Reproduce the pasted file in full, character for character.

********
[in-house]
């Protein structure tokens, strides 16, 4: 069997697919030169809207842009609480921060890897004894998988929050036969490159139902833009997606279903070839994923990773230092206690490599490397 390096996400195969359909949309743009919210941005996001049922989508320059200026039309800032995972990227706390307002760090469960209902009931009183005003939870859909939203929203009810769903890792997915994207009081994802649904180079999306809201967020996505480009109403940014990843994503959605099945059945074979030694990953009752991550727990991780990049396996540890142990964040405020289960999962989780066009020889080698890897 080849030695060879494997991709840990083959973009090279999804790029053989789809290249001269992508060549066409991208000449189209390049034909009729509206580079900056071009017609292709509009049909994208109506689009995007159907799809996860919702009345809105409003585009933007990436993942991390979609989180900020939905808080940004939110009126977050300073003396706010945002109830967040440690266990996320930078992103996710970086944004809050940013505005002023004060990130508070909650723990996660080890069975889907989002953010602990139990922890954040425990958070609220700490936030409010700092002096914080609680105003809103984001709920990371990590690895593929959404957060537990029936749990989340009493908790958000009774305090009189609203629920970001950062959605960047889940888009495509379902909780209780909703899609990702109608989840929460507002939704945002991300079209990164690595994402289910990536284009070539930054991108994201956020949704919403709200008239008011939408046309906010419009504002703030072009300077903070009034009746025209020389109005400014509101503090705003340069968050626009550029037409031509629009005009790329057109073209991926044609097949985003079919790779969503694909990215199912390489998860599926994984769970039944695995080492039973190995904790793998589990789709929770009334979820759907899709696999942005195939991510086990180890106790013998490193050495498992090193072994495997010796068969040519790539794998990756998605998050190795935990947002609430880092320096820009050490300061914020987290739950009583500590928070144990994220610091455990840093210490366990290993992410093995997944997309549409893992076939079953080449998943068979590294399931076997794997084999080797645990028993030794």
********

[in-house]
């Protein structure tokens, strides 16, 4: 069997697919030169809207842009609480921060890897004894998988929050036969490159139902833009997606279903070839994923990773230092206690490599490397 390096996400195969359909949309743009919210941005996001049922989508320059200026039309800032995972990227706390307002760090469960209902009931009183005003939870859909939203929203009810769903890792997915994207009081994802649904180079999306809201967020996505480009109403940014990843994503959605099945059945074979030694990953009752991550727990991780990049396996540890142990964040405020289960999962989780066009020889080698890897 080849030695060879494997991709840990083959973009090279999804790029053989789809290249001269992508060549066409991208000449189209390049034909009729509206580079900056071009017609292709509009049909994208109506689009995007159907799809996860919702009345809105409003585009933007990436993942991390979609989180900020939905808080940004939110009126977050300073003396706010945002109830967040440690266990996320930078992103996710970086944004809050940013505005002023004060990130508070909650723990996660080890069975889907989002953010602990139990922890954040425990958070609220700490936030409010700092002096914080609680105003809103984001709920990371990590690895593929959404957060537990029936749990989340009493908790958000009774305090009189609203629920970001950062959605960047889940888009495509379902909780209780909703899609990702109608989840929460507002939704945002991300079209990164690595994402289910990536284009070539930054991108994201956020949704919403709200008239008011939408046309906010419009504002703030072009300077903070009034009746025209020389109005400014509101503090705003340069968050626009550029037409031509629009005009790329057109073209991926044609097949985003079919790779969503694909990215199912390489998860599926994984769970039944695995080492039973190995904790793998589990789709929770009334979820759907899709696999942005195939991510086990180890106790013998490193050495498992090193072994495997010796068969040519790539794998990756998605998050190795935990947002609430880092320096820009050490300061914020987290739950009583500590928070144990994220610091455990840093210490366990290993992410093995997944997309549409893992076939079953080449998943068979590294399931076997794997084999080797645990028993030794």